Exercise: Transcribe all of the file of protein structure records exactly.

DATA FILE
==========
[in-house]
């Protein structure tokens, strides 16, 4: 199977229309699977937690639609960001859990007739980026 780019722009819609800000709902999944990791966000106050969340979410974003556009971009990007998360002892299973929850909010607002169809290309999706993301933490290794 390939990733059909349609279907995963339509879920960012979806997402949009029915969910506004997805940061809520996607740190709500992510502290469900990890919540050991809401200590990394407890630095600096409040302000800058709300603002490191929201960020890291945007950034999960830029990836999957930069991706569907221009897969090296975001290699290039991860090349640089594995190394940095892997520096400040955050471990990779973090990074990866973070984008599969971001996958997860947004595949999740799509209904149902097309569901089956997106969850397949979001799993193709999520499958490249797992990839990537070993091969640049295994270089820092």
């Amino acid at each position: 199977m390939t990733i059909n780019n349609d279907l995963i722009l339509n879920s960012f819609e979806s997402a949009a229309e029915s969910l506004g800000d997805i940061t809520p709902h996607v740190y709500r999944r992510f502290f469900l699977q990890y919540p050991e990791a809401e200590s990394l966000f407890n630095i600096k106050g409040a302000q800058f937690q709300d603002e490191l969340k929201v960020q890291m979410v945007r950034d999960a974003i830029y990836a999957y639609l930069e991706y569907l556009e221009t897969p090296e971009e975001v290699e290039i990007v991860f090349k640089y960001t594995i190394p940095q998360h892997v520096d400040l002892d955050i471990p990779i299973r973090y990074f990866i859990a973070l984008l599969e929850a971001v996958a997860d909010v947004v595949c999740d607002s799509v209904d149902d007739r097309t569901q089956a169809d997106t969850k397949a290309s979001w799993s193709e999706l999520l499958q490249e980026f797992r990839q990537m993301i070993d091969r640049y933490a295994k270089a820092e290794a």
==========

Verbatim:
[in-house]
């Protein structure tokens, strides 16, 4: 199977229309699977937690639609960001859990007739980026 780019722009819609800000709902999944990791966000106050969340979410974003556009971009990007998360002892299973929850909010607002169809290309999706993301933490290794 390939990733059909349609279907995963339509879920960012979806997402949009029915969910506004997805940061809520996607740190709500992510502290469900990890919540050991809401200590990394407890630095600096409040302000800058709300603002490191929201960020890291945007950034999960830029990836999957930069991706569907221009897969090296975001290699290039991860090349640089594995190394940095892997520096400040955050471990990779973090990074990866973070984008599969971001996958997860947004595949999740799509209904149902097309569901089956997106969850397949979001799993193709999520499958490249797992990839990537070993091969640049295994270089820092």
């Amino acid at each position: 199977m390939t990733i059909n780019n349609d279907l995963i722009l339509n879920s960012f819609e979806s997402a949009a229309e029915s969910l506004g800000d997805i940061t809520p709902h996607v740190y709500r999944r992510f502290f469900l699977q990890y919540p050991e990791a809401e200590s990394l966000f407890n630095i600096k106050g409040a302000q800058f937690q709300d603002e490191l969340k929201v960020q890291m979410v945007r950034d999960a974003i830029y990836a999957y639609l930069e991706y569907l556009e221009t897969p090296e971009e975001v290699e290039i990007v991860f090349k640089y960001t594995i190394p940095q998360h892997v520096d400040l002892d955050i471990p990779i299973r973090y990074f990866i859990a973070l984008l599969e929850a971001v996958a997860d909010v947004v595949c999740d607002s799509v209904d149902d007739r097309t569901q089956a169809d997106t969850k397949a290309s979001w799993s193709e999706l999520l499958q490249e980026f797992r990839q990537m993301i070993d091969r640049y933490a295994k270089a820092e290794a």